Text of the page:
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UBC Reports Oct 31, 1956

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 «T''
X :
Vol. 3, No. 1
7^
October, 1956
$2 minion
building
started
Construction is under way for the
new $2 million Arts Building which
is expected to be completed in time
for the start of classes in the fall of
1958.
Contract was awarded early this
month to contractor A.R. Grimwood
Ltd., who underbid five other firms
for the job.
The Grimwood bid of $1,658,660
was $48,000 under the next lowest
tender. Architect's fees, furnishings
and fixtures are expected to boost the
total cost of the building to $2 million.
University architects Thompson,
Berwick and Pratt designed the
building.
A. R. Grimwood Ltd. are now engaged in construction of a $300,000-
addition to Brock Hall being financed
by students out of a $5 per year levy
they have imposed on themselves to
increase student recreational facilities.
The same contracting firm built the
University's Law Building, completed
in 1952, and the University Hill High
School.
The 100,000 square foot Arts Building will be built at the north end of
the Main Mall. Three linked units will
produce  a  new  campus  quadrangle.
The main classroom block backs on
Memorial Road opposite the library.
Connected with it will be a unit con-
tainig larger amphitheatre classrooms
and a faculty office building.
Also under construction at present
is a women's dormitory building project which will link up Anne Wes-
brook Hall and Mary Bollert Hall,
providing accomodation for an additional 69 girls. It is expected to be
ready for occupancy in January.
Other building projects to be undertaken this year include a $200,000
addition to library bookstack facilities
and a $12,000 project to add to married students suites at Wesbrook
camp.
Development
fund total hits
$105000
The University Development Fund
has gone over its 1956 objective of
$100,000, but still needs considerable
"free money."
Contributions to the rowing fund
campaign totalling $19,200 pushed the
Development Fund's total to $105,000
by Sept. 30, Alumni Association executive-secretary Arthur H. Sager
announced.
However, all but $13,000 of the
$105,000 total has been "ear-marked"
money contributed for special purposes.
Several thousands of dollars of
"free money" is still needed to provide
for worth-while projects that come up
during the year and are not provided
for in the regular university budget.
A total of 3100 alumni and 250 non-
graduate friends of the university
have made contributions so far this
year.
7500 students
swell enrolment
Student enrolment at the University of B.C. jumped to near 7500
this year, an increase of more than 1000 over last year's registration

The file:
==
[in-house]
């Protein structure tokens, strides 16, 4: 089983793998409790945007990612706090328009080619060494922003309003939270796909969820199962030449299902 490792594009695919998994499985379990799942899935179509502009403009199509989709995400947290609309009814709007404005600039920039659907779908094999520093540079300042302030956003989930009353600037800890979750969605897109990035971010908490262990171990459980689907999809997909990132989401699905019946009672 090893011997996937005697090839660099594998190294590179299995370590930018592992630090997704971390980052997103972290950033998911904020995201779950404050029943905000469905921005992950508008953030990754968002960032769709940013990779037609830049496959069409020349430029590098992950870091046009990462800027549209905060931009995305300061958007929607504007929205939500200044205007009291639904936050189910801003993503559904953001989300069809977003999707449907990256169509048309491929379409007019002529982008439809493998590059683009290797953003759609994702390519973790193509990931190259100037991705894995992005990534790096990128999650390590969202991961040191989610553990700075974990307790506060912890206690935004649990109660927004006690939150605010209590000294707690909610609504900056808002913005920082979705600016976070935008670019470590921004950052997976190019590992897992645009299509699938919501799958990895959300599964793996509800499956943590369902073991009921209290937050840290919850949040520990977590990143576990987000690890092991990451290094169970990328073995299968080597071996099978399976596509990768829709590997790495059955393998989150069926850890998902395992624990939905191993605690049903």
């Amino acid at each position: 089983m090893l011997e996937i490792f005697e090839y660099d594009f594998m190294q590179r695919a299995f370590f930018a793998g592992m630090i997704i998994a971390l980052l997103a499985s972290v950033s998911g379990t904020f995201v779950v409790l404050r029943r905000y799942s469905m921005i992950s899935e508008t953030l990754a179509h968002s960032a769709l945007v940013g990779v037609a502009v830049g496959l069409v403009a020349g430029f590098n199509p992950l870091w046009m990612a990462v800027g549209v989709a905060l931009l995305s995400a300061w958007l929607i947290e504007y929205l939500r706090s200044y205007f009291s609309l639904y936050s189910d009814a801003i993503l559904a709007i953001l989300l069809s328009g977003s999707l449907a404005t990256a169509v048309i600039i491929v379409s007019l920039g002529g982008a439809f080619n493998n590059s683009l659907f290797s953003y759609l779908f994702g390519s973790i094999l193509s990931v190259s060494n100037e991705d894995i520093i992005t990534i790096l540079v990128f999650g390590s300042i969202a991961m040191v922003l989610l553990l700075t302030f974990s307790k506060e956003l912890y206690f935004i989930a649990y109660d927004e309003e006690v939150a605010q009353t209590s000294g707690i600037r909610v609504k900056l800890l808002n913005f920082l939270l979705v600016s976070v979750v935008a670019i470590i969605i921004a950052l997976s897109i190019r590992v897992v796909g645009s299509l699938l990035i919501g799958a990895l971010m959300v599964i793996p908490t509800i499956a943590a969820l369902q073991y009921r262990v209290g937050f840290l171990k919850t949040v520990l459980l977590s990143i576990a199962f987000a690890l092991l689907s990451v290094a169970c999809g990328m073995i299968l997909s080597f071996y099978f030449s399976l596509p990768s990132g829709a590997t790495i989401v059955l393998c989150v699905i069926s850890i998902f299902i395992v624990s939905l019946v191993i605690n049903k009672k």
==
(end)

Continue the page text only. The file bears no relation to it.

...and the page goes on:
totals.
ANGUS MacINNIS
. . . LL.D. for M.P.
Six to receive
UBC honors
Dr. Stephen Roberts, Vice-Chancellor and principal of the University
of Sydney, Australia, is among the
six distinguished Commonwealth citizens who will receive honorary
Doctor of Law degrees (LL.D) from
the University of British Columbia
at fall congregation.
Dr. Roberts will give the congregation address at ceremonies awarding
honorary degrees and certificates to
students completing degree requirements over the summer on Oct. 26
at 2:30 p.m. in the University
Armouries.
(Please turn to page  4)
See DEGREES
New society
to support
UBC library
A new link between campus and
community was forged last month
with the formation of a Friends of the
Library   Society
More than 100 people interested
in the work of the University Library
attended the innaugural meeting and
heard Dr. J. N. L. Myres, Librarian
of the Bodleian Library of Oxford
University tell of the value of Library
friends.
"The purpose of the Friends," according to the society's official statement, "is to develop the library resources of the University and to provide opportunity for persons interested
in the University Library to keep
informed about its growth and needs
gnd to express their interests more
effectively."
Dr. Wallace Wilson, B.C. medical
administrator, is president of the new
organization.
One annual meeting is planned for
the friends of the Library and guest
speakers will be invited to address the
group from time to time.
The University Library, has a collection of more than 300,00 volumes
and ranks as the third largest English
language library in Canada.
About 870 of the students are registered in the new College of Education program for elementary school
teachers which replaces the Normal
School system formerly in effect in
British Columbia.
It is not known how much of the
increase over last year's registration
total of 6403 results from students
now in the College of Education who
would have gone to the provincial
Normal Schools had the old system
remained in effect.
A considerable increase was expected in enrolment apart from the formation of the New Education Faculty
and University officials expect that
enrolments will continue to increase
at a rapid rate.
NEW   FACULTIES,   COURSES
Students returning to the campus
this fall found many other changes
and additions. The former school of
Commerce had been raised to new
status as the Faculty of Commerce
and Business Administration.
Many new courses were added to
the curriculum, notably in Asian
Studies and the language departments.
The former departments of French
and Spanish had been amalgamated